The importance of Murshidabad sinking with the rise of Calcutta. As the need for a strong garrison disappeared troops were removed, and in 1857 there were no European troops to check the mutinous outbreak, only two guns and a battalion of native infantry, the 19th, and a battalion of irregular native cavalry. The European troops brought from Rangoon to check the mutiny were quartered in the barracks and were not finally withdrawn until 1870. In those days the Civil Court and Treasury buildings were about a mile to the south-east of the barracks. These are now occupied only by the Sessions Judge's Court and record-rooms.
The Cantonment of Berhampore will always be remembered as the scene of the first overt act of the Indian mutiny of 1857 AD. It must be remembered that there were no British troops in Berhampore cantonment at that time, and none anywhere nearer than Calcutta. The native troops at Berhampore, in February, 1857, were the 19th Bengal Infantry; a corps of irregular cavalry, and a battery of artillery with native gunners.
"There were in the morning no apparent signs of disaifection, but, before the evening had passed away, Adjutant M. Andrew carried to the quarters of Colonel Mitchell a disquieting report, to the eifect that there was great excitement in the Lines; that when their percussion-caps had been served out to them for the morning's parade, the men had refused to take them, and that they had given as the ground of their refusal the strong suspicion they entertained that the cartridges had been defiled". Under the guidance of Colonel Charles Macgregor, the Nawab Nazim Feradun Jah of Bengal threw the weight of his influence into the scales on the side of order and peace, and the the mutiny of a regiment which might have been converted into the rebellion of a Province, was suppressed. Later The 19th Regiment was marched down to Barrackpur, to be there disbanded as a punishment for the outbreak.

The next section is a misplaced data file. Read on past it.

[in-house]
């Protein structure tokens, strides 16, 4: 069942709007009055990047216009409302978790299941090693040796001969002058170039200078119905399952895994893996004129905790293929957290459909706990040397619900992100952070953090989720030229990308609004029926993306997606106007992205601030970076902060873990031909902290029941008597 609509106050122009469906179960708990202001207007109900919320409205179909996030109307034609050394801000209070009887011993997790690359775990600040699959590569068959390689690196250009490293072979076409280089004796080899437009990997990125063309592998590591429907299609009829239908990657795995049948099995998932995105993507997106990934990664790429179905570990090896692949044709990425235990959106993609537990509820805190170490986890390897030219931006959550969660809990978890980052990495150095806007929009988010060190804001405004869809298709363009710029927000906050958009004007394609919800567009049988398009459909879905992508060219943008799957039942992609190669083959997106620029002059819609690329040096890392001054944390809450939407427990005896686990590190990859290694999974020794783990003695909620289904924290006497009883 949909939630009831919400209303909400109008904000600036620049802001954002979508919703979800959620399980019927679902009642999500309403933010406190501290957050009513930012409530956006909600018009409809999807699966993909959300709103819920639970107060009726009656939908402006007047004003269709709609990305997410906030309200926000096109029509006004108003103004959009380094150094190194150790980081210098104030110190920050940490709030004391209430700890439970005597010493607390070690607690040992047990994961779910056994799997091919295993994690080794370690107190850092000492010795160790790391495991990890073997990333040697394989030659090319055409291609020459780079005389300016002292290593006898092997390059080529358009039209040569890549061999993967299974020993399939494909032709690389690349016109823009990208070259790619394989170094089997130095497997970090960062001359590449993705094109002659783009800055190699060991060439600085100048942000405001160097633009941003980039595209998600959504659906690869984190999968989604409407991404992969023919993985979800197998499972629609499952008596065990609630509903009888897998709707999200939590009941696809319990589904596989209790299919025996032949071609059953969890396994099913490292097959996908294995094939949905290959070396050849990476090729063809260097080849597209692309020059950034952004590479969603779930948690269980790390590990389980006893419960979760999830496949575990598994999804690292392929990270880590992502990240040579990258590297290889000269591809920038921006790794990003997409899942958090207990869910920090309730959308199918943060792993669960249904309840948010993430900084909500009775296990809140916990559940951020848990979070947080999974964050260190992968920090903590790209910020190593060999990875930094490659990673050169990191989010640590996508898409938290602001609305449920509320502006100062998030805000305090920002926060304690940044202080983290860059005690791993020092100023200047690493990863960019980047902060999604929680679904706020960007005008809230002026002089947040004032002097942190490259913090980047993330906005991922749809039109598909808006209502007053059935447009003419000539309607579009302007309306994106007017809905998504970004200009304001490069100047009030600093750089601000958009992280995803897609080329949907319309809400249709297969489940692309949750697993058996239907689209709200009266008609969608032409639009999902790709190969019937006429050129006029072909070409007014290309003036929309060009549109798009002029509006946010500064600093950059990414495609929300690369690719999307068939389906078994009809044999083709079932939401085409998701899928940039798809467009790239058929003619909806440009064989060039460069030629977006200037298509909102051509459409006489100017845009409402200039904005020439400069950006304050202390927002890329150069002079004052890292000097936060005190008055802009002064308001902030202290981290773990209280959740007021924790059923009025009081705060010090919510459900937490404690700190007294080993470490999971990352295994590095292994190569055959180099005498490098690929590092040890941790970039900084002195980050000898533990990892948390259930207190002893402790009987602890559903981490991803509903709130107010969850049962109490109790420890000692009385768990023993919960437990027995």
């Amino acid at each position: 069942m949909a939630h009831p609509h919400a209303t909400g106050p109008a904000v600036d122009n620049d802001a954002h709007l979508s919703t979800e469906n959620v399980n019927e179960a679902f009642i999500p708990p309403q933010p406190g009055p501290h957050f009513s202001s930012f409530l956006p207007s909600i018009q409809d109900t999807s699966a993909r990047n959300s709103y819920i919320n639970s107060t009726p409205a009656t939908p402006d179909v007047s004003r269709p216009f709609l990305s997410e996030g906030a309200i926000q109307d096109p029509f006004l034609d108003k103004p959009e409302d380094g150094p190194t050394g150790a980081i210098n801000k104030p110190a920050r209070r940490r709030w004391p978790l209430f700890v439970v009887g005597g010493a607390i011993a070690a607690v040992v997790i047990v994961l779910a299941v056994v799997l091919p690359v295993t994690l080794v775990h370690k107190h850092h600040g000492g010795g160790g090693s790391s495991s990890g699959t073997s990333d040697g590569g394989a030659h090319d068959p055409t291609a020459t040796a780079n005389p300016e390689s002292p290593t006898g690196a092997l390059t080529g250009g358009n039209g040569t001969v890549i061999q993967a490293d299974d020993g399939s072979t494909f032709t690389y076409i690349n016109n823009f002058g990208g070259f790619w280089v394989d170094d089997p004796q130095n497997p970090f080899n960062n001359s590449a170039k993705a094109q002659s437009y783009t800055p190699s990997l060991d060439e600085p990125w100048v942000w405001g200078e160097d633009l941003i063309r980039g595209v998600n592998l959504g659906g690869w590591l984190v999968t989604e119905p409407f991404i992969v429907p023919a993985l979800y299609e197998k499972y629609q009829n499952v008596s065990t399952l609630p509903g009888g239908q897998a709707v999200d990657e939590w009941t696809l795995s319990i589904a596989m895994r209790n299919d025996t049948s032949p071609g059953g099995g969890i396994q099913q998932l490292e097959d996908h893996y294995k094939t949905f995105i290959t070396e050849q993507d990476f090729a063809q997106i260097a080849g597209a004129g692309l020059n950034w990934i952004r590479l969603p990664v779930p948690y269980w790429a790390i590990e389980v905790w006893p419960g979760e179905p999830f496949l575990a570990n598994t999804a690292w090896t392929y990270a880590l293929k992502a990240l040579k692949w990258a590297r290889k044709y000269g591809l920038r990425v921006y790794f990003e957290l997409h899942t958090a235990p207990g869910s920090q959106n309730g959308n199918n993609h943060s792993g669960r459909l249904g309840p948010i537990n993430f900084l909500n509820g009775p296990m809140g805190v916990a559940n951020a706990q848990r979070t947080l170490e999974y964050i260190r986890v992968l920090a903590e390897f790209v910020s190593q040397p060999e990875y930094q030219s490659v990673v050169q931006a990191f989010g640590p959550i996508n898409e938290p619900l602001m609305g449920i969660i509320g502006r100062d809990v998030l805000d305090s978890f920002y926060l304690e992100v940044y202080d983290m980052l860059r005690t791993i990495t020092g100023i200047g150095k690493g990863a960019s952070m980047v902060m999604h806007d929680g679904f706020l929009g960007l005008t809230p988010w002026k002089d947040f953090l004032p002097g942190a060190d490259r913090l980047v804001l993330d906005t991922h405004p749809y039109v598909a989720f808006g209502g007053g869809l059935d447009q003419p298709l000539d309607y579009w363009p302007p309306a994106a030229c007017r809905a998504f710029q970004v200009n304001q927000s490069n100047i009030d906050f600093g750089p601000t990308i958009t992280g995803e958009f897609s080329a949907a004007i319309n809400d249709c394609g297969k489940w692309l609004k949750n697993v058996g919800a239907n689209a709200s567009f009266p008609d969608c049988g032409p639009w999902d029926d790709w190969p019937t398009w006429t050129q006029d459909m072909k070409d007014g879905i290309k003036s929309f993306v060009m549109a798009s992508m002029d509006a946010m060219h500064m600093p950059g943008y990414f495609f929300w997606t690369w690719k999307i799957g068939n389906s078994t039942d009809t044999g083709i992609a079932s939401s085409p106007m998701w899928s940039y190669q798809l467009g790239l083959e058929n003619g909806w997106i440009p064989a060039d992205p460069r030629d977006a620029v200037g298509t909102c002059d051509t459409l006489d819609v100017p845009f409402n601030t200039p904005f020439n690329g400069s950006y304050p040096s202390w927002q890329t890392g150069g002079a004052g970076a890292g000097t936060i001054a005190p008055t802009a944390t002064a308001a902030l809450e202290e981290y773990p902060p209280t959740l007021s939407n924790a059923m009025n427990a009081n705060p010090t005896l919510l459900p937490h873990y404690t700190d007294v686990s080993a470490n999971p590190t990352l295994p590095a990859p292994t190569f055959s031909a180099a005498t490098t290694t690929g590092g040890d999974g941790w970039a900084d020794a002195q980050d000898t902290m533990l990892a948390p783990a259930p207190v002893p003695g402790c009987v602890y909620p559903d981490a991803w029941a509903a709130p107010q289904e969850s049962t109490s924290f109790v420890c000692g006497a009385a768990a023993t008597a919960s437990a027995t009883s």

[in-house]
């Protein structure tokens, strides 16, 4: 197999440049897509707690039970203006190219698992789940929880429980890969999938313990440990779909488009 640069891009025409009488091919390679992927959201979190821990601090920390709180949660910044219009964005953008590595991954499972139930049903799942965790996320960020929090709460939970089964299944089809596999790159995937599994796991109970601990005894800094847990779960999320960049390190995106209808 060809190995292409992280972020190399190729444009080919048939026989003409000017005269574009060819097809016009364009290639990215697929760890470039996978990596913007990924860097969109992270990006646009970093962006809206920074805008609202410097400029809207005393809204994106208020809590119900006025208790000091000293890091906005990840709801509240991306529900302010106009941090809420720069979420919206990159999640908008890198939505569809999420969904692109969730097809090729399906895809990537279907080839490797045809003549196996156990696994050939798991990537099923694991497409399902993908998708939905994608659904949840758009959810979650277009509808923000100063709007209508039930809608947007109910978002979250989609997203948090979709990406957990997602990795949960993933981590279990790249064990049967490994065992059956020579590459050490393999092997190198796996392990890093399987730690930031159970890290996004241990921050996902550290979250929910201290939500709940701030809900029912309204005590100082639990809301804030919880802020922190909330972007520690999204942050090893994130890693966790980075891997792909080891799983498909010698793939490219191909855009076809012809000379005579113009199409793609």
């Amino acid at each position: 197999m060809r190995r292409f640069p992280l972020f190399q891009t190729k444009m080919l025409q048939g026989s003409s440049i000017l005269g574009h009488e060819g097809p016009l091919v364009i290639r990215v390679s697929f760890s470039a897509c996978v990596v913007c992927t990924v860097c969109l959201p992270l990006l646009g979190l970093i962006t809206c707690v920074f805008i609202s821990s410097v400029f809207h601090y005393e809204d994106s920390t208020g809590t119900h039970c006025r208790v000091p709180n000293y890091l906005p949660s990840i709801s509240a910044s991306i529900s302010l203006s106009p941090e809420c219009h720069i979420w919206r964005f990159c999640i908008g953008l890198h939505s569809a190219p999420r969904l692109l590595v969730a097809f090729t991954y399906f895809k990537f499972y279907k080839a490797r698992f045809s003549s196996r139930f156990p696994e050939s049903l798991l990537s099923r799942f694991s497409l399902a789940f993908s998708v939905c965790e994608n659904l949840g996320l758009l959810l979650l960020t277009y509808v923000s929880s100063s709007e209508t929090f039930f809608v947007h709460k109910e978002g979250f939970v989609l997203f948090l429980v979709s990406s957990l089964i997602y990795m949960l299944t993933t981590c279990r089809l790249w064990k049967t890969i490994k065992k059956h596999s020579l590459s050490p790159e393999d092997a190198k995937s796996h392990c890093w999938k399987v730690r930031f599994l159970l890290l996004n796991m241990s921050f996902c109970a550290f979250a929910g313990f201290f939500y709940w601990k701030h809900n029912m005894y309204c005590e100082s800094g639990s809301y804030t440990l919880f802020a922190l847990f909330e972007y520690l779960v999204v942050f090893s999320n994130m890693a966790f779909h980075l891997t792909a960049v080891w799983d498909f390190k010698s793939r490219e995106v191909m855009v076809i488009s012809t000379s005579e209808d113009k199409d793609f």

Already, before the disgrace of the mutiny of 1857 was forgotten, Berhampore was the theatre of another display of rebellion in 1859. This time it was not our native troops that had revolted, but a section of the British Army. In May, 1859, one of these regiments, the 5th European Regiment (1st or 2nd Battalion, The Royal Northumberland Fusiliers), stationed at Berhampore, broke into open rebellion.
Hiuen Tsang , the famous Chinese pilgrim and a Buddhist scholar who travelled India extensively during the period from 629 AD to 645 AD during the reign of Harshavardhana, mentioned in his famous travelogue that he had visited the capital city of Karnasubarna in the year 638 AD and saw in his own eyes the palace, the Rakta-mrittika Mahavihara and a Buddhist Stupa said to be built by King Ashoka. The travel account left by Hiuen Tsang is an important source of Indian history. Early history of Bengal is still shrouded in obscurity for want of historical resources.
As such travel account of Hiuen Tsang appears to be a very important resource to the historians.